I haven't done any research all week. Perhaps this isn't surprising. Maybe I should call it officially a week off, then I wouldn't have to agonise about why I've done nothing. I have had other things on my mind.

The picture is Horsham St Faiths Parish Church, where the funeral will take place next Friday, 6th June.

Thursday, May 29, 2008

One day on, and I'm making progress.

  • * I've heard back from the vicar;
  • * I've found the perfect outgoing organ voluntary (a setting of the hymn my father specified);
  • * and I've asked Mum to send me the hymns.
  • * I've got the cover of the order of service almost perfect
  • * and the rest is just waiting for me to put in the hymn texts.

Wednesday, May 28, 2008

I'm so tired! I was up late last night sorting out Dad's list of hymns etc that he wanted for his funeral. As the only member of his family who attends church - not to mention being an organist myself - it has fallen to me to sort out details of the service with the vicar. And I want it to be "just right", naturally.

I found perfect CD tracks for the crematorium committal service - I'm quietly proud of that. So today, I emailed the vicar and sent the CDs to the undertaker, and must now just wait patiently.

Time for an early night
!

Sunday, May 25, 2008

My dear father, Revd. Ronald Eric Manley, died this afternoon at 2.20 pm in the Norfolk and Norwich Hospital after a series of mini-strokes, and many years of poor health. That he lived to the age of 81 is a tribute to a vast number of different health professionals.

Gifted musician, modern languages teacher and United Reformed Church minister, he led a full and active life and touched the lives of many.
This morning - knowing I was likely to hear the worst today - the words of the Nunc Dimittis came to mind - "Lord, now lettest Thou Thy servant depart in peace." And he has. The struggle is over.






Tuesday, May 06, 2008

WHAT A BANK HOLIDAY!

SuperSpouse went to Croydon then Dover yesterday, so he and his pals could ride the Belgian Coast Tram today.

Last night, therefore, it was me that took Cello-Kid back to his halls of residence. Got halfway there, had to turn round for a black shirt that he needed, then back to the halls we went again ... Boys!

Today? This morning I insisted we had to be out of the house by 7.50 am. I was ready and shouting for the boys by 8 am. They had already been ready for at least 5 minutes but spent another ten buzzing up and down stairs getting things they'd forgotten.

Off we went. I didn't know there was a diversion meaning I couldn't go along the Renfrew Road. Back we went and tried a different way. Reached the childminder, late. I was then seriously delayed in traffic. Got to work a mere 5 minutes late, which was a miracle but not good enough. At least I didn't get ticked off. (I'm a grown woman, a professional career-woman, of nearly 50, but scared of getting in trouble for poor timekeeping. Wo-man or wo-mouse?)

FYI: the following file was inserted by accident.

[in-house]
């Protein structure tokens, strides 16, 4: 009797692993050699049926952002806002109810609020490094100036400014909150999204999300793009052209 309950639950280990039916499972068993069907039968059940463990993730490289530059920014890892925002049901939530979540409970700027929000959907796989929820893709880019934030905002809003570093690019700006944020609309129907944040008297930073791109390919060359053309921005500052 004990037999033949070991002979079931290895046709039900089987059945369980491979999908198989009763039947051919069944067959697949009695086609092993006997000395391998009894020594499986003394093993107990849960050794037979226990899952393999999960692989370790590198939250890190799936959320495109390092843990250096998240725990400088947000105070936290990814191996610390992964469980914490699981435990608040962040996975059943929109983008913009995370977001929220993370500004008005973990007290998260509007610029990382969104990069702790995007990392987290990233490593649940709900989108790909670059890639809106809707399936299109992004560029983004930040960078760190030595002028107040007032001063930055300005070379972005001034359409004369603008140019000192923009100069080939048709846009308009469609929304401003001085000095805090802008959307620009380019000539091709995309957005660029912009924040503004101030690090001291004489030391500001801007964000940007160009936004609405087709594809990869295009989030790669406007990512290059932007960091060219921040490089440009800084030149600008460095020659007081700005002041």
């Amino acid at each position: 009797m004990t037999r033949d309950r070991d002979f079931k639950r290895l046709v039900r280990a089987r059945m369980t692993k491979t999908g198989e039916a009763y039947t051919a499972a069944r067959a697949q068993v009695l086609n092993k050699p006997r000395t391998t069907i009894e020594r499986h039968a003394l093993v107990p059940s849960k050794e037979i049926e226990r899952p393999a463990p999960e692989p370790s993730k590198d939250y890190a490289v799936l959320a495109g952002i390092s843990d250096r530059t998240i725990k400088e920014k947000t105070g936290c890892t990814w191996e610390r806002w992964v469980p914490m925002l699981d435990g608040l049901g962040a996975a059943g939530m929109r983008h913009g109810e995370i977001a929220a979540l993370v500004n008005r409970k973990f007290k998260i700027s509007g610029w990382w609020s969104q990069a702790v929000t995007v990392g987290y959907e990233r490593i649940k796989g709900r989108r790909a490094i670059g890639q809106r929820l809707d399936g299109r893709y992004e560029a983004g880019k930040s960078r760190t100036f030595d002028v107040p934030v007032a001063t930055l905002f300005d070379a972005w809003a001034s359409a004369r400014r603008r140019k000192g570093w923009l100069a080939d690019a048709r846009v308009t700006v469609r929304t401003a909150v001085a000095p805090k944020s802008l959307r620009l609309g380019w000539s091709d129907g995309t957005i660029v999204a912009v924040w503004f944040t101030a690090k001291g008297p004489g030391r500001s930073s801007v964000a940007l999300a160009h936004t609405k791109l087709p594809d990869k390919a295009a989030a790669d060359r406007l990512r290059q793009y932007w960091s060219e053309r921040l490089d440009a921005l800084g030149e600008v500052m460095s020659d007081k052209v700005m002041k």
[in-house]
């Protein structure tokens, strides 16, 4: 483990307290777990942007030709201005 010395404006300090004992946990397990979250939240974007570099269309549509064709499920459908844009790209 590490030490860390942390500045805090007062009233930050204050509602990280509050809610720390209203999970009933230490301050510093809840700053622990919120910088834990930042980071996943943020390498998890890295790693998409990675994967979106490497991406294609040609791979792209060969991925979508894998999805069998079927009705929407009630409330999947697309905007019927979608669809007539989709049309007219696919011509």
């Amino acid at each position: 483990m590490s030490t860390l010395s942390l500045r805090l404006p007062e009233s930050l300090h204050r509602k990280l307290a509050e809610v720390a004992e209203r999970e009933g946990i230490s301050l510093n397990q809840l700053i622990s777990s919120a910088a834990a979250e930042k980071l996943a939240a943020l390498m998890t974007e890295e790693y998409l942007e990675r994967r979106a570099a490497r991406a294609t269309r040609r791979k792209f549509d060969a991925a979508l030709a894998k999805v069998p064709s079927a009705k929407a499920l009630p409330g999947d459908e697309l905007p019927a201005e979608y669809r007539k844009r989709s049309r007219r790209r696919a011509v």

The working day was unremarkable. I got in the car and set off to collect the boys from the childminder. I thought I had an hour to take them to McDonald's and then to the school concert. Not so. Traffic was horrendous. When I got to the childminder's, Viola-Kid informed me that he had to be at school half an hour early. Right. We did it, somehow, guzzle guzzle guzzle ...

Eventually, we got back home again after the concert. SuperSpouse rang up to say he'd been to Belgium and back, but somewhere since leaving Glasgow airport, he has lost his car-key. And he didn't care about my stupid, pathetic failure to get out of the house on time because anything I had to say was unimportant and petty. And all my own fault in any case. Right again.


Well, since then I've found the spare car keys. After which, I discovered that Viola-Kid actually had homework to do ... and while I was being berated for my inadequacies, the boys had done their own thing so now Saxophone-Kid AND Viola-Kid were late for bed.

Excuse me while I scream. They only have to be up EARLIER than 7 am tomorrow morning, so we can be out of the house EARLIER than 8.10 am and I can get to work EARLIER than 5 minutes late.

Aaaaaaaaaaaaaaaaaaaaaaarghhhh!